8.       Smart homes.
Telecom companies are profiting from the growing popularity of smart homes. These fully automated intelligent systems use a network of sensors to control aspects such as air conditioning and lighting to improve energy consumption. 
 
9.       Smart retail applications.
The use of sensors can more efficiently track the movement of products across the supply chain by reporting the location of goods as well as the speed and movement and ETA arrival. Warehouses can also be monitored for optimal temperature, humidity, and light conditions to ensure proper storage conditions. 
 
10.     Immersive technologies.
Virtual reality and augmented reality require sensors and higher-speed networks to function efficiently. This technology can be used to train employees, assist consumers in visualizing purchases, and in education to help students learn in remote environments.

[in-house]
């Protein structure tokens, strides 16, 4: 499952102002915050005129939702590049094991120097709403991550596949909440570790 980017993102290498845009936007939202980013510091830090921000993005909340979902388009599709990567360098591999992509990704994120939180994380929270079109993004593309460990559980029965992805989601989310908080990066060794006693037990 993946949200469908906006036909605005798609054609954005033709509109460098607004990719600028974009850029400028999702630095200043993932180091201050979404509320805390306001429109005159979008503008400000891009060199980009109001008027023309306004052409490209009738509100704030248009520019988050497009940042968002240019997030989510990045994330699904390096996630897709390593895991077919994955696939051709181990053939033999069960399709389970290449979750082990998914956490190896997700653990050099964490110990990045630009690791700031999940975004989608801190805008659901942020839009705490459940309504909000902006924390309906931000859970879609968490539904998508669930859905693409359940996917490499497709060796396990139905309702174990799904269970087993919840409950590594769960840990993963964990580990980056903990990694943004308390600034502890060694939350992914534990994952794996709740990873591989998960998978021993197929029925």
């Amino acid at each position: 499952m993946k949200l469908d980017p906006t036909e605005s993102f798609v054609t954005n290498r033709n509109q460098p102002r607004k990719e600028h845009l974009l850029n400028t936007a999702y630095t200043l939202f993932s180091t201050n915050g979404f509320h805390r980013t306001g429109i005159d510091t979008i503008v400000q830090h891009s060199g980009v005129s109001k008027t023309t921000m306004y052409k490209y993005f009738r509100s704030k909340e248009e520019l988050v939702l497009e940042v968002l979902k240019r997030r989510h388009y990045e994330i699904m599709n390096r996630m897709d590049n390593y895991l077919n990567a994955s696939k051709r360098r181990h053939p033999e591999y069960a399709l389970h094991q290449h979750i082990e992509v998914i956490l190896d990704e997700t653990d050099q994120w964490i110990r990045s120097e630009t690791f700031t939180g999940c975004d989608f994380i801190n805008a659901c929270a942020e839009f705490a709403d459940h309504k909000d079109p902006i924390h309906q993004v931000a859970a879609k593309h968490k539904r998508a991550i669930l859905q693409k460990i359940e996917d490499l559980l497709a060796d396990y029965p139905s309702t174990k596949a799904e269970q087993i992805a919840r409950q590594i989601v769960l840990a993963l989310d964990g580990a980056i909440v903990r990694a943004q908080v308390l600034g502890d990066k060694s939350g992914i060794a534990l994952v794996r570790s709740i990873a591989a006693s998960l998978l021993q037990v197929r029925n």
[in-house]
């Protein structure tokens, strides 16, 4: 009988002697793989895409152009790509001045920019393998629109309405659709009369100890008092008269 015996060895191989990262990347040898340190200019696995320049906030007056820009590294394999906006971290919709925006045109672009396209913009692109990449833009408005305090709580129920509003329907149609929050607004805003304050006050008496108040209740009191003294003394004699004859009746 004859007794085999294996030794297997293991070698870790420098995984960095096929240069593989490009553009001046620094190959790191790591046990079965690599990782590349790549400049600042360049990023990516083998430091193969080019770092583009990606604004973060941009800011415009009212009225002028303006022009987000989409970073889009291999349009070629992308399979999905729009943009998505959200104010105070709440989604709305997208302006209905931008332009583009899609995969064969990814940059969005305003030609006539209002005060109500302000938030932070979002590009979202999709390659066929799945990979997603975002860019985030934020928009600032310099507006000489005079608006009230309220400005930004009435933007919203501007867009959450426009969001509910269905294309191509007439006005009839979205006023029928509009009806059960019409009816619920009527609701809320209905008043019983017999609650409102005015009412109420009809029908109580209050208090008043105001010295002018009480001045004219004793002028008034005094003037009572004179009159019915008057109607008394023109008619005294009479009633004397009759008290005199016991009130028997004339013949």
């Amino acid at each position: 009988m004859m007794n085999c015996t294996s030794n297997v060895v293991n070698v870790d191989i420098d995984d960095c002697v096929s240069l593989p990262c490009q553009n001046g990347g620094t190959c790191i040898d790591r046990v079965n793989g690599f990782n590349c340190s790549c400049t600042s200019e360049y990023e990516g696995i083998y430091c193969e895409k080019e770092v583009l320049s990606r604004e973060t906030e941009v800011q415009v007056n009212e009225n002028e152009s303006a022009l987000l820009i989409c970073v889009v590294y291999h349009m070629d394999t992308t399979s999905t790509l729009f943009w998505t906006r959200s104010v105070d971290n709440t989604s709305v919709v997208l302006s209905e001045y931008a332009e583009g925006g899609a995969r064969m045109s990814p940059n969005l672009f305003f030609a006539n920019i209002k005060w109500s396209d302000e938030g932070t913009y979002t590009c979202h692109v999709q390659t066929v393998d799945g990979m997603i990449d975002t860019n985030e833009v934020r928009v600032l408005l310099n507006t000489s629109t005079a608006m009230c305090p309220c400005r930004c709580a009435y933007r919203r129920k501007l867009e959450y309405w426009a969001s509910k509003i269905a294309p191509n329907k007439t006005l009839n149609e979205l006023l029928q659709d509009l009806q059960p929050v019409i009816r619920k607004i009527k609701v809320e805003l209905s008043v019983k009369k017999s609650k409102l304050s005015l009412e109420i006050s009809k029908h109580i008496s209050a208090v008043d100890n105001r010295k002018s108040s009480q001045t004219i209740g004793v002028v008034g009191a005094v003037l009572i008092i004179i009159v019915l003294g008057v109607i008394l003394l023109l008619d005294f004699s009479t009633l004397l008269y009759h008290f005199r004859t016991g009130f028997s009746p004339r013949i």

Key Takeaways

The combination of IoT products and services and powerful 5G technology can be harnessed to create managed communications networks that optimize and increase production across the energy, transportation, manufacturing, agricultural, and healthcare sectors. Telecom companies are a crucial player in IoT technology use as the reliance on sensors for data collection and analytics is dependent on the timely and efficient rollout of 5G networks.  However, to support IoT-based networks, telecom companies must ensure their infrastructure is prepared and compatible with the integrated blockchain technology required for IoT transmission as well as  big data systems.  With consumer IoT connections reaching $11 billion by 2025 and $14 billion more in industrial IoT applications, telecoms can realize substantial revenue growth in this innovative sector. 

Tagged as: IoT, 5G, Telecom

Dave Mastrella

About the Author:

Dave Mastrella

As co-owner of custom software development company, Envative, David has been immersed in Internet based application design & development for the past 30 years – with total development experience exceeding 30 years.

He has held positions ranging from senior developer, systems manager, IT manager and technical consultant for a range of businesses across the country. David’s strength comes from a deep knowledge of technologies, design, project management skills and his aptitude for applying logical solutions to complex issues.